Caching in on Data

 
 
By Cameron Sturdevant  |  Posted 2001-03-26 Email Print this article Print
 
 
 
 
 
 
 

New engines drive next-generation Web content delivery

New caching technology is poised to dramatically increase the speed, accuracy and scope of dynamic information that is distributed over the Internet.

Innovative caching methods such as CDNs (content delivery networks) aim to speed delivery of crucial data by using policies to govern data delivery. In the case of CDNs, the policies ensure that frequently requested data is moved as close as possible to the user, usually by relying on a network of geographically dispersed servers.

Emerging technologies are likely to dramatically increase the accuracy of dynamically generated content by ensuring that only the right information is cached. This capability could make it possible for businesses of every stripe—from banks and brokers to e-tailers and search engines—to significantly boost the variety of Web-based offerings without incurring substantial new costs.

The reason is pretty simple. As repetitive processing is offloaded from application and database servers, this frees up processing cycles to handle other tasks.

However, CDNs also introduce new administrative problems, most notably the headache of keeping distributed caching policies up-to-date. In addition, CDNs rely on software and often specialized hardware that must be added to the network to get productivity gains.

Despite these concerns, eWeek Labs believes most organizations—including those that have battened down the hatches to weather the current economic storm—should evaluate CDN technology because it will improve most Web application performance while significantly decreasing the need for new back-end servers.

A variety of caching vendors, including Ipedo Inc., maker of caching tools for databases; CacheFlow Inc., which makes Web cache appliances; and SpiderCache Inc., a dynamic content accelerator (see review, Page 63), are taking Web caching to a new and more useful level by making dynamic content more accessible. Web caching has traditionally focused on speeding the delivery of static HTML Web pages (see story on HTML caching, right).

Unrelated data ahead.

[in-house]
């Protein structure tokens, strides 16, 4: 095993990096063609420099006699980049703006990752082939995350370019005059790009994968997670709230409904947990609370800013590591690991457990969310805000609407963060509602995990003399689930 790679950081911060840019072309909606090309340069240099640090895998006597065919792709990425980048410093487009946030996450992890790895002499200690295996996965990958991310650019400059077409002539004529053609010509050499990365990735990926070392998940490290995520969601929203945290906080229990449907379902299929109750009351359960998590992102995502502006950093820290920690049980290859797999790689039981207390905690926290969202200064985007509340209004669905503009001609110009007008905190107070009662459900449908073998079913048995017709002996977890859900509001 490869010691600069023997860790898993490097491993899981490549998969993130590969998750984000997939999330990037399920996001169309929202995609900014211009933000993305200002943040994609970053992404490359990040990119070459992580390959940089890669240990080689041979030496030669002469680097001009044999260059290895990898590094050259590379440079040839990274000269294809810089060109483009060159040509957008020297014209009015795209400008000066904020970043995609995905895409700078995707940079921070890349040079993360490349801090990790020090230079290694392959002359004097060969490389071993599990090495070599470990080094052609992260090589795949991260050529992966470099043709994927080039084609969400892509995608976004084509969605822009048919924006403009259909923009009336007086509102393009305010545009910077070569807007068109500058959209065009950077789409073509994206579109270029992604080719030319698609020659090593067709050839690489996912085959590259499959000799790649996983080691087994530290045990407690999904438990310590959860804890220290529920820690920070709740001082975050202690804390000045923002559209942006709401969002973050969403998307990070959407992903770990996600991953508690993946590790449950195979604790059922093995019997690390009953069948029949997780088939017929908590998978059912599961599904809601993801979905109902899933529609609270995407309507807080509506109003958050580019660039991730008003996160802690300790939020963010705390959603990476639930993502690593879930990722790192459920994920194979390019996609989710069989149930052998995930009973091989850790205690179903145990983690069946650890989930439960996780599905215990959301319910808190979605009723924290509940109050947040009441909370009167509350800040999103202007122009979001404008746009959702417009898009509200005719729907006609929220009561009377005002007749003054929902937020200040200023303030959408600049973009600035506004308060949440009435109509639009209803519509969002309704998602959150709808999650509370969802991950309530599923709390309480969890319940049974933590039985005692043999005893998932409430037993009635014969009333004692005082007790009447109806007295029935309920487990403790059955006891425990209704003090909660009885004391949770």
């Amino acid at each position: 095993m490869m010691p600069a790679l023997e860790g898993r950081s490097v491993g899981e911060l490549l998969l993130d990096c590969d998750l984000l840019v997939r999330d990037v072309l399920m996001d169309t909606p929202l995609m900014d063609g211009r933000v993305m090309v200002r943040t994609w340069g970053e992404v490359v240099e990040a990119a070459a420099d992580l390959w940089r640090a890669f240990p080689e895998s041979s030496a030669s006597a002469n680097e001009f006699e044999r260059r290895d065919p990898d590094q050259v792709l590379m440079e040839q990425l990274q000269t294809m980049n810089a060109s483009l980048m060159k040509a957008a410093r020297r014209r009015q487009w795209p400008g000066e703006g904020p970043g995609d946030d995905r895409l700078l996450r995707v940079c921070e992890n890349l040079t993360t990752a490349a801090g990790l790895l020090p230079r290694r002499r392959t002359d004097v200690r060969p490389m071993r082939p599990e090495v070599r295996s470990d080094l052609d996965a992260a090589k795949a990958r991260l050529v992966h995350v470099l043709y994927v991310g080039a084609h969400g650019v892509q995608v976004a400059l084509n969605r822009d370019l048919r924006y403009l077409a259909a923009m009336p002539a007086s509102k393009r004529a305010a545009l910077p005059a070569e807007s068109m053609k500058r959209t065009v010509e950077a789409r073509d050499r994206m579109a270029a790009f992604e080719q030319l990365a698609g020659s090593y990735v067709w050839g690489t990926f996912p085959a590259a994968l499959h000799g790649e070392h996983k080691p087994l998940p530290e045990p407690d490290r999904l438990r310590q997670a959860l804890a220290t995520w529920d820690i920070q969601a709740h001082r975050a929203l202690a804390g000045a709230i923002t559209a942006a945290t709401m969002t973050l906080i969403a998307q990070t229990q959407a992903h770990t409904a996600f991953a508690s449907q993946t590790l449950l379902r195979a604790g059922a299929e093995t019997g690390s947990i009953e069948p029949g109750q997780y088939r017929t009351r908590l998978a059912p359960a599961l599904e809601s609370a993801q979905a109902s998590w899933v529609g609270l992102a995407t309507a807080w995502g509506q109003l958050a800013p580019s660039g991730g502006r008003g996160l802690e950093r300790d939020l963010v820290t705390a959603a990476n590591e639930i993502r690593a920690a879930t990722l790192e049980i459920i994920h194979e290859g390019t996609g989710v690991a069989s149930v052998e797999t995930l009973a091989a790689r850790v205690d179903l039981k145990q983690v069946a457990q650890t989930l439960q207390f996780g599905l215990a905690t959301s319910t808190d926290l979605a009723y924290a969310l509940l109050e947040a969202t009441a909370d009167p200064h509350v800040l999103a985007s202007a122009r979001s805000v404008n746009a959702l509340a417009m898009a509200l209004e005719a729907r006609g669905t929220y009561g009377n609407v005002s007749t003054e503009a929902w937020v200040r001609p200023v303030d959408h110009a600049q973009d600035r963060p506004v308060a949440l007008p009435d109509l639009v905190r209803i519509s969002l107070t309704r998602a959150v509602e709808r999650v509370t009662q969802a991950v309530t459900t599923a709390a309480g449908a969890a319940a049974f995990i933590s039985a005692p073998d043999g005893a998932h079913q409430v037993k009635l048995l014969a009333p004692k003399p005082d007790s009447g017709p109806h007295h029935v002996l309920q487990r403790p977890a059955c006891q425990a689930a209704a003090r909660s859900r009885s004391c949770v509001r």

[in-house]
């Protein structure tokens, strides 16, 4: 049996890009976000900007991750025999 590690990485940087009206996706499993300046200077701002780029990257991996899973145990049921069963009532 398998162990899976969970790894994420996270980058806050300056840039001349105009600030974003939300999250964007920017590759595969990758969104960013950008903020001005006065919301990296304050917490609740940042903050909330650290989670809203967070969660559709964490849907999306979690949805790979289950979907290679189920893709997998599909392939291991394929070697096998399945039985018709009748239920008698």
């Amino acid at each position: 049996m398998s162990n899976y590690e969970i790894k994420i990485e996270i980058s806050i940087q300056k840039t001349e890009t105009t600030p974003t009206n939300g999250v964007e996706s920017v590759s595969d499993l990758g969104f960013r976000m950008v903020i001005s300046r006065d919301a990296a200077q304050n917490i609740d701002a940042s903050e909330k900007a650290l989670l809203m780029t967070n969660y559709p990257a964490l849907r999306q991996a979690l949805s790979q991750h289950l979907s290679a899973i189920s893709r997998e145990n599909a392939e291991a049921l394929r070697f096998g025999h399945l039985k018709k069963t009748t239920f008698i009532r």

IT departments using content delivery services from companies such as Akamai Technologies Inc., Digital Island Inc. and Inktomi Corp. should keep a watchful eye on how these companies support dynamic content caching. For example, Akamais FreeFlow service is partnered with CacheFlows appliance, allowing Web page content to be customized based on each sites policies. IT managers should keep abreast of these developments because the deals often require special hardware and software in the enterprise.

Here come the heavies

Internet Service Providers arent the only players who are getting into the CDN game. Networking giant Cisco Systems Inc. has announced products and services to facilitate CDNs, and database heavyweight Oracle Corp. is focusing on dynamic caching as well (see Tech Analysis of Oracle9i starting on Page 61).

Which brings us to the ticklish question of dynamic content caching. Its ticklish because, at its heart, dynamic caching is an oxymoron. Vendors of dynamic caching products are offering IT managers a way to clear the cache and refresh it with the correct information according to a variety of conditions.

Putting these conditions together with the mesh of Web, application and database servers, along with the network infrastructure to support the whole thing, is a truly daunting problem, but its a problem that is definitely worth solving.

Unlike quality-of-service implementations or additional high-speed network connection installation—methods that rely alternately on throttling and increasing network capacity—CDNs attempt to harness the current network infrastructure more efficiently. As network usage increases, and especially if streaming-media technology takes off, it is likely that both methods will become necessary for networks to carry the load and remain cost-effective.

 
 
 
 
Cameron Sturdevant Cameron Sturdevant is the executive editor of Enterprise Networking Planet. Prior to ENP, Cameron was technical analyst at PCWeek Labs, starting in 1997. Cameron finished up as the eWEEK Labs Technical Director in 2012. Before his extensive labs tenure Cameron paid his IT dues working in technical support and sales engineering at a software publishing firm . Cameron also spent two years with a database development firm, integrating applications with mainframe legacy programs. Cameron's areas of expertise include virtual and physical IT infrastructure, cloud computing, enterprise networking and mobility. In addition to reviews, Cameron has covered monolithic enterprise management systems throughout their lifecycles, providing the eWEEK reader with all-important history and context. Cameron takes special care in cultivating his IT manager contacts, to ensure that his analysis is grounded in real-world concern. Follow Cameron on Twitter at csturdevant, or reach him by email at cameron.sturdevant@quinstreet.com.
 
 
 
 
 
 
 

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